Paella: Wikis


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Paella de marisco 01.jpg
A large seafood paella served in a paellera
Place of origin Spain
Region or state Valencia
Dish details
Course served main course
Serving temperature hot
Main ingredient(s) white rice
Variations Valencian
Other information Popular throughout:
Western Europe
Latin America
North America
The Philippines

Paella (Spanish pronunciation: [paˈeʎa]) is a Valencian rice dish that originated in its modern form in the mid-19th century near lake Albufera, a lagoon in Valencia, on the east coast of Spain.[1]

Many non-Spaniards view paella as Spain's national dish. However, most Spaniards consider it to be a regional Valencian dish. Valencians, in turn, regard paella as one of their identity symbols.

There are three widely known types of paella: Valencian paella (Spanish: paella valenciana), seafood paella (Spanish: paella de marisco) and mixed paella (Spanish: paella mixta); but there are many others as well. Valencian paella consists of white rice, green vegetables, meat (rabbit, chicken, duck), snails, beans and seasoning. Seafood paella replaces meat and snails with seafood and omits beans and green vegetables. Mixed paella is a free-style combination of meat, seafood, vegetables and sometimes beans.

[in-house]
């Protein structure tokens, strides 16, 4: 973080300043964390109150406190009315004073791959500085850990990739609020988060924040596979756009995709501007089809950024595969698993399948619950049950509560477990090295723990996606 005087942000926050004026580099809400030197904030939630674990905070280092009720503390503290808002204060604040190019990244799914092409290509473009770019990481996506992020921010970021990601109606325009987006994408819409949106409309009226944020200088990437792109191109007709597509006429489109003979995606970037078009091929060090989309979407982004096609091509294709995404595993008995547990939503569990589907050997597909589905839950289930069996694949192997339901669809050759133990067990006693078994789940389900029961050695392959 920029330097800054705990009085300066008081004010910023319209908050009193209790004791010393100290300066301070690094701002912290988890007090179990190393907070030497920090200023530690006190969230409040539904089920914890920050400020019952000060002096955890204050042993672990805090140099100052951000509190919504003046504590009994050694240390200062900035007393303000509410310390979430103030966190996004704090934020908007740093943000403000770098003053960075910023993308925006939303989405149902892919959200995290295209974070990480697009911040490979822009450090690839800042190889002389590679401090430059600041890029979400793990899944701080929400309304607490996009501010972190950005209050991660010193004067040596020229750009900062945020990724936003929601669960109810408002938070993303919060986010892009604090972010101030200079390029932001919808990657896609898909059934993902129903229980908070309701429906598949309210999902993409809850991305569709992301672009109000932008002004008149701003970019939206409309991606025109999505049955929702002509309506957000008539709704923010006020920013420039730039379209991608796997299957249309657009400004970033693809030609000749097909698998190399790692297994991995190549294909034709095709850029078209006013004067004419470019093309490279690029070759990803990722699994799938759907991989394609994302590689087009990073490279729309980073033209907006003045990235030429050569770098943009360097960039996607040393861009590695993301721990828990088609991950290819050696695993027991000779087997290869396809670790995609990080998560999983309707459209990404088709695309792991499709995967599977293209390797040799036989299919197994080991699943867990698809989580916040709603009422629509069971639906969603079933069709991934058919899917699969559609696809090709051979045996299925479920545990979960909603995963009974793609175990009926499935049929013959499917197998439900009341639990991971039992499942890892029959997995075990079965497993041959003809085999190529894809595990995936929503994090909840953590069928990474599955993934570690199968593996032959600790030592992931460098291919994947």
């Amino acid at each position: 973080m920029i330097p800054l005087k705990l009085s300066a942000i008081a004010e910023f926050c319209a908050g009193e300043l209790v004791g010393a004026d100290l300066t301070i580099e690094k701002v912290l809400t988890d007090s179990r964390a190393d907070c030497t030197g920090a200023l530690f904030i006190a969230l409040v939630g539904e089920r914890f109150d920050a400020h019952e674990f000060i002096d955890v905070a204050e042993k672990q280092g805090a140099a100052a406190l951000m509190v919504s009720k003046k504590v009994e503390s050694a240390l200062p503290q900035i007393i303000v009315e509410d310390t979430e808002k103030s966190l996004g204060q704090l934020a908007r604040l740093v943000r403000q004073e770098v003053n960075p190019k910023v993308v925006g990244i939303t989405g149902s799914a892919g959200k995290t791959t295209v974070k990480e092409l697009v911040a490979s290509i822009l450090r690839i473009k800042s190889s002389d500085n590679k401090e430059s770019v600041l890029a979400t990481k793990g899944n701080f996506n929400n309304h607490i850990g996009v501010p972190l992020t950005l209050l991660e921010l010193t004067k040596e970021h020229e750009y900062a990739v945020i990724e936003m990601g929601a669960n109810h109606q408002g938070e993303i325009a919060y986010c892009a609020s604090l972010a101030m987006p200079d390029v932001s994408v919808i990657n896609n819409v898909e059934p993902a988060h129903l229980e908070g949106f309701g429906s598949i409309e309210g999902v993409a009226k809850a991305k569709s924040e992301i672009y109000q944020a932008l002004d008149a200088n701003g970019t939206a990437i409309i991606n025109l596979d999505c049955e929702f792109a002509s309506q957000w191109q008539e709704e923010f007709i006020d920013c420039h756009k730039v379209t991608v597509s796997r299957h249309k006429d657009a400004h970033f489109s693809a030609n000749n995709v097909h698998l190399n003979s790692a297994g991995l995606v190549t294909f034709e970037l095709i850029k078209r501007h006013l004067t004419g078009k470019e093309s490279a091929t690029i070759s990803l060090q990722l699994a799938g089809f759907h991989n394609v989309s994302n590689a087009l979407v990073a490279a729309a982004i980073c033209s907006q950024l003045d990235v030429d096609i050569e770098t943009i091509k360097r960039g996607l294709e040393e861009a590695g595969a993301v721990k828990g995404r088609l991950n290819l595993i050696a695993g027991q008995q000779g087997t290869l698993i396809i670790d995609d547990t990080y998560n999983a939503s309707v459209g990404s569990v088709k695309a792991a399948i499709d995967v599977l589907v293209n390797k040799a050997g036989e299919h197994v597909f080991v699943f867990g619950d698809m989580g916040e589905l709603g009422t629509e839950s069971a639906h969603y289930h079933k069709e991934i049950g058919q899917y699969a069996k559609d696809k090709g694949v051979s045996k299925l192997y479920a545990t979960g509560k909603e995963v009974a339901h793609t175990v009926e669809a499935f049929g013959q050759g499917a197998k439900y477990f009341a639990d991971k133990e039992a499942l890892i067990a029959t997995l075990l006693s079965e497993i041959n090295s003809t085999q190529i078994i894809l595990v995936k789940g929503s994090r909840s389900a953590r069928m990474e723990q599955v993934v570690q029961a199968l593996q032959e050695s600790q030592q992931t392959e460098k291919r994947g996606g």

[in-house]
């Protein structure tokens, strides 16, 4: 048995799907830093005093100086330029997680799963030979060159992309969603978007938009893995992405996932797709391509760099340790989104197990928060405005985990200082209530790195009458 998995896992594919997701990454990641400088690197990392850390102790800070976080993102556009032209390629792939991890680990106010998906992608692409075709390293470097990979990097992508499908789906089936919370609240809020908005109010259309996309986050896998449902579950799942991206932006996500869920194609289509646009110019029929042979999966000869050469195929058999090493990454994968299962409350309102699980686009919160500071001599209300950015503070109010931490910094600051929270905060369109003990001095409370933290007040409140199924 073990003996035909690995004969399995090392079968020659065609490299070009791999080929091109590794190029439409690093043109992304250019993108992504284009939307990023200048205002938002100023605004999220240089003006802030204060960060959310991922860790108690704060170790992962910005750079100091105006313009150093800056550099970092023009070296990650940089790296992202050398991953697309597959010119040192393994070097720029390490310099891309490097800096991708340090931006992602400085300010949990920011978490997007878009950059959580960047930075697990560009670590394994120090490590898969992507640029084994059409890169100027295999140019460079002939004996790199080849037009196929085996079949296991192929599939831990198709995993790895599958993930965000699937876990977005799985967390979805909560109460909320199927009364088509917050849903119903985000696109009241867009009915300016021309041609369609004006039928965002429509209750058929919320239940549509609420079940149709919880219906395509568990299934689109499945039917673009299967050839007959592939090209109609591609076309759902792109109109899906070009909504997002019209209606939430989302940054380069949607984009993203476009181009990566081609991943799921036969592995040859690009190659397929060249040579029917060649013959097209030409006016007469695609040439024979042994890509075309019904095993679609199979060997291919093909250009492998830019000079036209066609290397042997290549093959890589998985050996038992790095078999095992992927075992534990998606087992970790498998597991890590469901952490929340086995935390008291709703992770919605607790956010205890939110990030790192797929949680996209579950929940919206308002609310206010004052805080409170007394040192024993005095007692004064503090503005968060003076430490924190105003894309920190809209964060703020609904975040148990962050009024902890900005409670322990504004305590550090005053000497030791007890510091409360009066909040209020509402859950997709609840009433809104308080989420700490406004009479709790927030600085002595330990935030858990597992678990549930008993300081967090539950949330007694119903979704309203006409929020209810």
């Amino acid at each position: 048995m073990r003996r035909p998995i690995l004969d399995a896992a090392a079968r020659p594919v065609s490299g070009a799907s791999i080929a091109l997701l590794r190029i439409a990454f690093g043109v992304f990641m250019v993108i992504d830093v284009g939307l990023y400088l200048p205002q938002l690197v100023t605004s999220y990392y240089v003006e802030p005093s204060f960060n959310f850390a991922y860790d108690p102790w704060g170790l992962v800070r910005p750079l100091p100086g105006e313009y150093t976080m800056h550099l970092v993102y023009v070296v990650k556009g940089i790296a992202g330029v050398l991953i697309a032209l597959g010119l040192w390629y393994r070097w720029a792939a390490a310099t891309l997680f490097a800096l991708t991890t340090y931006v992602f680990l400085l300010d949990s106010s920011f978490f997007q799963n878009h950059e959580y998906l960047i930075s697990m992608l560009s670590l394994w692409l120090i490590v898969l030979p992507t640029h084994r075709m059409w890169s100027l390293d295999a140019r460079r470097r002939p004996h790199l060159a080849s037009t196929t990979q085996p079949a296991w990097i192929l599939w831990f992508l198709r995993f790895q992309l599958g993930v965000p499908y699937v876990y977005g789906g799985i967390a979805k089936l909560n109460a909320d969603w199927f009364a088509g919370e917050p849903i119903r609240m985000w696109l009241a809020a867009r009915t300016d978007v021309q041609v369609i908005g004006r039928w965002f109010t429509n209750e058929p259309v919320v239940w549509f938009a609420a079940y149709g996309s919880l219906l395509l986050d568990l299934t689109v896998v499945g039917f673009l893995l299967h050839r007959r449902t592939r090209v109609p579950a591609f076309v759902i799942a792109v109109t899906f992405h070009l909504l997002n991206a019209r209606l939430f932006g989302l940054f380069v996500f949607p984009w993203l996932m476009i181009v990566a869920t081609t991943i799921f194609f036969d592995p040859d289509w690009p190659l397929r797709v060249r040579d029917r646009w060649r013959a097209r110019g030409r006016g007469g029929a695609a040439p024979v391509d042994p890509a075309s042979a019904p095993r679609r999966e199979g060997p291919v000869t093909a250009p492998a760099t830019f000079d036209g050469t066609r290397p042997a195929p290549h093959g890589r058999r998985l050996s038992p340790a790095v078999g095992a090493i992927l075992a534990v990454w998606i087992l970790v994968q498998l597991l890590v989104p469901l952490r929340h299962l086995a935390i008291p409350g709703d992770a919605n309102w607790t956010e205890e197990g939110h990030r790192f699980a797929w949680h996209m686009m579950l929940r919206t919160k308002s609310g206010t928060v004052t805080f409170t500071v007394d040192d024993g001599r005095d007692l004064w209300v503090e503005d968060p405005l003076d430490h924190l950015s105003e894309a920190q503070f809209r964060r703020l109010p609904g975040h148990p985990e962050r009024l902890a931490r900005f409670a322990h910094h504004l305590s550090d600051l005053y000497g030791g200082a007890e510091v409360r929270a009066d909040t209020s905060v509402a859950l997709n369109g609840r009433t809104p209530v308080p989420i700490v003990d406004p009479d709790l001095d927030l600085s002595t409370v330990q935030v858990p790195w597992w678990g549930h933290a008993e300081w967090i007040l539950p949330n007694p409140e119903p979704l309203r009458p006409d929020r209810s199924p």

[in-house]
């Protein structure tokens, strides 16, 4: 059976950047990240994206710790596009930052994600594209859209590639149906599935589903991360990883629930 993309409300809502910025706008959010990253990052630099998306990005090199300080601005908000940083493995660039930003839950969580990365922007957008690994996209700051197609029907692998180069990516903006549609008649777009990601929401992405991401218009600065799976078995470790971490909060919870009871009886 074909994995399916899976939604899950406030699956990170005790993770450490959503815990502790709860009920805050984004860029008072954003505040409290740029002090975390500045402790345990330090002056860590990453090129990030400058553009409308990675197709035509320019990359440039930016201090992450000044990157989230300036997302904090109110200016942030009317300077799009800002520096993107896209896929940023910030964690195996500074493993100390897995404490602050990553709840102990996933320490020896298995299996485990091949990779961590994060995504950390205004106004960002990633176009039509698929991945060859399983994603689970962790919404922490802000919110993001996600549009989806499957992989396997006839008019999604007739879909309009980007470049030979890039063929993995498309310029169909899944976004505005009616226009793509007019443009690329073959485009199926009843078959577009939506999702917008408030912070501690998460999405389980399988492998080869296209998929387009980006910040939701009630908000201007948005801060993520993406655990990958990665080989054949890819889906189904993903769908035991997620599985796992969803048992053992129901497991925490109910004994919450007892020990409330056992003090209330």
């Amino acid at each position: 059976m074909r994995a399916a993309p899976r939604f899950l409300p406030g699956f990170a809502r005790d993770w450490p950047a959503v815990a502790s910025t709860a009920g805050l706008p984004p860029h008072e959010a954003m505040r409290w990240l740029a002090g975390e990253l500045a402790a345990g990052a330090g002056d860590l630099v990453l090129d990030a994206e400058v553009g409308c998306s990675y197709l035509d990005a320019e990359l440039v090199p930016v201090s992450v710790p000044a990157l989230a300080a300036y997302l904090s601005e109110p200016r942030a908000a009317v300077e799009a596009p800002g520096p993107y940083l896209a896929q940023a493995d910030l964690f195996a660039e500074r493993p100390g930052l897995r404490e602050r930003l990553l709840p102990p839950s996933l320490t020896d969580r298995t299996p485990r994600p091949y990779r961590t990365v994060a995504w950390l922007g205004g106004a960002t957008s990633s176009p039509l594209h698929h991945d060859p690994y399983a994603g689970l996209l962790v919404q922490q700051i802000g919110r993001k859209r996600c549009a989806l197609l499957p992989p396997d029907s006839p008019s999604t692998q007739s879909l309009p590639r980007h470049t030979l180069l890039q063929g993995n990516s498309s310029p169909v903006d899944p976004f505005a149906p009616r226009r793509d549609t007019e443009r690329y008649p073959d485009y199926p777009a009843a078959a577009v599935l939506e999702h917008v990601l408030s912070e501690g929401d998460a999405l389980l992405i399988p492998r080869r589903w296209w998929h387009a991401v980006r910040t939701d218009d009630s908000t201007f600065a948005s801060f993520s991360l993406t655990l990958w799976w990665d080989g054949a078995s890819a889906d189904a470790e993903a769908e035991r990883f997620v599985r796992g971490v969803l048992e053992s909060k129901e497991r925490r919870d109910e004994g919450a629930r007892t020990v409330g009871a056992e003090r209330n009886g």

Most paella chefs use calasparra[2][3] or bomba[3] rices for this dish. Other key ingredients include saffron and olive oil.



Paella is a Catalan word which derives from the Old French word paelle for pan[4]which in turn comes from the Latin word patella for pan as well.[5][6][7][8]Patella is also akin to the modern French poêle,[9] the Welsh padell,[10] the Italian padella,[11] the Old Spanish padilla[12] the Polish patelnia [13] and the New Mexican Spanish puela.[14] The Proto-Indo-European root for these words is *petə-.[15][16]

Valencians use the word paella for all pans, including the specialized shallow pan used for cooking paellas. However, in most of Spain and throughout Latin America, the term paellera is more commonly used for this pan, though both terms are correct, as stated by the Royal Spanish Academy, the body responsible for regulating the Spanish language.

Paelleras are traditionally round and shallow, made of polished steel with two handles.[17]

A popular but inaccurate belief in the Arab world is that the word paella derives from the Arabic word for leftovers, baqiyah, (Arabic script:بقية) because it was customary among Arab sailors to combine leftovers of previous meals which purportedly led to a paella-like creation in Moorish Spain.[1]



Moorish influence

Uncooked bomba rice